Abbott and GE have scrapped a deal that would have sent Abbott's diagnostic businesses to GE for $8 billion. The firms could not agree on final terms, reports Reuters News. Abbott, like Bayer before it, wants to sell its diagnostics business because it doesn't have the growth potential that its pharmaceutical business does. But if GE won't buy it, who will? Siemens is reeling from the fallout over a bribery scandal. Most other diagnostics companies aren't big enough to even contemplate such a deal.
July 12th, 2007
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Transforming FDA LogoThe House yesterday read more >>
July 12th, 2007
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Plaintiff lawyers have indicated that Boston Scientific is engaging them in settlement talks regarding lawsuits over malfunctioning implantable cardioverter-defibrillators and pacemakers, the Star Tribune of Minneapolis reports. Boston Scientific inherited the liability when it bought Guidant. The company is not talking, but a spokeswoman for the plaintiffs said that "the parties are discussing the best way to proceed with these cases." It is believed that Wall Street might look favorably on a settlement, as it would allow the firm to better focus on operational issues.
July 11th, 2007
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Today's New York Times has a lengthy piece on the Myomo e100, read more >>
July 10th, 2007
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Medtronic has launched two innovative defibrillators that are the first of their kind in Japan. Both of the devices wirelessly transmit information to doctors and can be programmed wirelessly upon initial implantation. The defibrillators also deliver electrical shock without a delay (the pacing can happen while charging the capacitor), which could provide safer and less painful anti-tachycardia pacing. Their final novel feature is a diagnostic function that helps doctors monitor fluid build up in the lungs. The fluid status technology can indicate the early warning signs of deteriorating heart failure.
July 9th, 2007
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Yesterday Advanced Medical Optics Inc. (AMO; Santa Ana, CA) announced its bid for Bausch...
July 6th, 2007
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FDA has approved a second hip resurfacing implant, the New York Times reports. The Cormet hip resurfacing system, a joint venture of Stryker and the U.K.'s Corin Group, joins Smith & Nephew's Birmingham system on the U.S. market. (Corin developed the Cormet and Stryker holds U.S. distribution rights.) Stryker says it expects to begin marketing it in September. Hip resurfacing is an alternative to total hip replacement. Its main advantage is that it preserves more of the thigh bone. About 10-15% of hip replacement patients could benefit from hip resurfacing, analysts estimate.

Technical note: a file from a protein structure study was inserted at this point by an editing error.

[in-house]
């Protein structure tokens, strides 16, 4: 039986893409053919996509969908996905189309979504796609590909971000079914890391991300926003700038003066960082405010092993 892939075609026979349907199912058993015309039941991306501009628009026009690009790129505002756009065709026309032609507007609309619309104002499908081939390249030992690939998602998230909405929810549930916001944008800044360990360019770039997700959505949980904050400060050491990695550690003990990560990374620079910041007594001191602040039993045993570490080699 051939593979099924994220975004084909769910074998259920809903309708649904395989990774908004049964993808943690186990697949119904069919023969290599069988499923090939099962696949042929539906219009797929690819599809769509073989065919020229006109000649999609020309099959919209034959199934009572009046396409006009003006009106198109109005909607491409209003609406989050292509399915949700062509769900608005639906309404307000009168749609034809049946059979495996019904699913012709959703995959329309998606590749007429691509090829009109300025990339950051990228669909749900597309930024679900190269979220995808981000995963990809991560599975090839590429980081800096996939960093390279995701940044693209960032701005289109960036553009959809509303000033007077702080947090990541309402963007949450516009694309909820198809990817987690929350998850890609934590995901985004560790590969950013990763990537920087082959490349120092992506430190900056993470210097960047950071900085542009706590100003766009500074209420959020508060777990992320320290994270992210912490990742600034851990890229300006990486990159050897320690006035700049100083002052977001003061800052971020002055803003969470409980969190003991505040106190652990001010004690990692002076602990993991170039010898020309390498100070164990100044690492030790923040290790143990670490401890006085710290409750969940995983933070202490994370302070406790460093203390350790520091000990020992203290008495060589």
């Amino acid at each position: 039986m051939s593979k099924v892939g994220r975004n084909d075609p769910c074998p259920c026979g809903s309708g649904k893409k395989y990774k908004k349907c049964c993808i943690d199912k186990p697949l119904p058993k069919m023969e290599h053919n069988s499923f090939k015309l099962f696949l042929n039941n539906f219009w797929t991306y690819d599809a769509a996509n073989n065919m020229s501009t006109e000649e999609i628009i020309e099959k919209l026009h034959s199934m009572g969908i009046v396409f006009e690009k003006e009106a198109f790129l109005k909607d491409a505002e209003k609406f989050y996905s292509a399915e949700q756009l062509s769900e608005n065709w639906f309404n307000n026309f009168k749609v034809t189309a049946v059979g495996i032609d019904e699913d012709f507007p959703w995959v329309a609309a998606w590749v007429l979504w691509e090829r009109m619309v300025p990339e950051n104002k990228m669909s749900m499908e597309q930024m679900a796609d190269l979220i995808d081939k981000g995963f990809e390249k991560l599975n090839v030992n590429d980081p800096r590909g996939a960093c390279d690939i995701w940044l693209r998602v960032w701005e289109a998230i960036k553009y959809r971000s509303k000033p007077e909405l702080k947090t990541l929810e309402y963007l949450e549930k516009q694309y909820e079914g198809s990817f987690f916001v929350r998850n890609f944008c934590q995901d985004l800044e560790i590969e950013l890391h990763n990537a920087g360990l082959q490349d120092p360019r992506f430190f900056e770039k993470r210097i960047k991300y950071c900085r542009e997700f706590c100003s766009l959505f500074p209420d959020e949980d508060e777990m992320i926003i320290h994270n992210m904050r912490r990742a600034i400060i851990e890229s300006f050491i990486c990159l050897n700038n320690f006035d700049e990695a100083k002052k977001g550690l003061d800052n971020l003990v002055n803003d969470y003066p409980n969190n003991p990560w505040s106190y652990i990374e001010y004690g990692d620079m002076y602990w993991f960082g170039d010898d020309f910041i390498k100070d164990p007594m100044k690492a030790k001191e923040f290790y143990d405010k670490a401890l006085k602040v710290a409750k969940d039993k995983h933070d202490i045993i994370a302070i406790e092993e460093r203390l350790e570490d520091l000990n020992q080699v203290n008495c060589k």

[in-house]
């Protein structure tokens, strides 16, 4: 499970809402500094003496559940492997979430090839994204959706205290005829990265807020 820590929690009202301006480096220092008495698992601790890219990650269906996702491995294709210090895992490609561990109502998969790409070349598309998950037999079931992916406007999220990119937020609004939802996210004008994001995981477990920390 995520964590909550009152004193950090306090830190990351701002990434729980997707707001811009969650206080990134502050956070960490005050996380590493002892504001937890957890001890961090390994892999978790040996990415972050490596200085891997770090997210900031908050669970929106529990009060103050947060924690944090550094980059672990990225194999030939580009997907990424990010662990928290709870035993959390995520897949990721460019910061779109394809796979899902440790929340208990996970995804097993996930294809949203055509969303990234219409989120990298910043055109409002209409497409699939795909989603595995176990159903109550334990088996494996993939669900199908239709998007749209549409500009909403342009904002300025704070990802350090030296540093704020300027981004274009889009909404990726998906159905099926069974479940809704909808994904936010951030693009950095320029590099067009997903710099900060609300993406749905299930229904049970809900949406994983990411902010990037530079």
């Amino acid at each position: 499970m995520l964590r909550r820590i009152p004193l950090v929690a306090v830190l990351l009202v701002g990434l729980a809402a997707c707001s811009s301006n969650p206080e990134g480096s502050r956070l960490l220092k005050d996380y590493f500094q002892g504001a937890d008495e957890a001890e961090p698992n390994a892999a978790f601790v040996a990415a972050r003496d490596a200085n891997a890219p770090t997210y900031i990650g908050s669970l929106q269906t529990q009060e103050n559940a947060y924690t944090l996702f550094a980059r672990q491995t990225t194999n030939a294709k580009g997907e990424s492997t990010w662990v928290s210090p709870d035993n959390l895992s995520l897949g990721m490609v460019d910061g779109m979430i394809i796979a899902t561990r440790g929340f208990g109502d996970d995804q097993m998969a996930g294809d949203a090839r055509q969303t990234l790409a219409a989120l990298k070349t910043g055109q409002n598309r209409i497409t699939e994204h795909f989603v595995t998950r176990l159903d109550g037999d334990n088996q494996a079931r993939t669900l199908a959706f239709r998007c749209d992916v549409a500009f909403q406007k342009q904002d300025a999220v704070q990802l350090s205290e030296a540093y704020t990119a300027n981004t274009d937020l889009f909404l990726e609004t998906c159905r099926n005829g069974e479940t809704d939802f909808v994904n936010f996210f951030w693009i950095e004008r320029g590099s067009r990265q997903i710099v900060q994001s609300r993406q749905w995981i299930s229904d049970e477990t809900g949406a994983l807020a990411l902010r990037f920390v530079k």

July 5th, 2007
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Covidien, the device company spun off yesterday from Tyco International, saw its shares rise on its first day of trading as its own entity. It could be a harbinger of success for a firm no longer burdened by the wrongdoings and excesses of its corporate parent. But the story isn't that simple, says Boston Globe columnist Steven Syre in a piece today. When what is now Covidien was part of the Tyco conglomerate, Wall Street and the public had no idea how the unit performed in and of itself; only overall results for the corporation were reported. So if there were any problems with performance, they didn't have as much of an effect on Tyco's stock price as they would on Covidien's price going forward. Syre says some on the Street believe that when it was part of Tyco, Covidien invested less in R...
July 3rd, 2007
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Intravascular Ultrasound (IVUS) technology has been around for about 10 years, but many doctors haven't seen it as necessary. That may be changing now that it has been found to provide better views of stent placements than angiograms, reports the Star Tribune of Minneapolis. With fears that drug-eluting stents may help cause blood clots, properly placing them has become particularly important. IVUS enables cardiologists to see whether the stent has been fully expanded against the artery wall; angiograms can't do that. If it is not fully expanded, blood and debris can get caught between the stent and the artery wall, possibly leading to a blood clot. Also helping is that Boston Scientific and Volcano Corp. (Rancho Cordova, CA) have introduced easier-to-use units in the past year.
July 2nd, 2007
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After efforts to recover from a huge corporate scandal, Tyco International is splitting up. The move will create three spin offs--Covidien, Tyco Electronics, and Tyco International. Covidien (Mansfield, MA) will become one of the largest medical equipment manufacturers in the world. According to the Newark Star Ledger, its sales of ventilators and respiratory management products increased 4.2% to $704 million during the first half of the year. The Boston Globe is also reporting that Covidien is making a clear effort to distinguish itself from the tarnished Tyco name via billboards and other advertisements. The company markets a range of healthcare products under brand names including Autosuture, Kendall Healthcare, and Syneture.
June 29th, 2007
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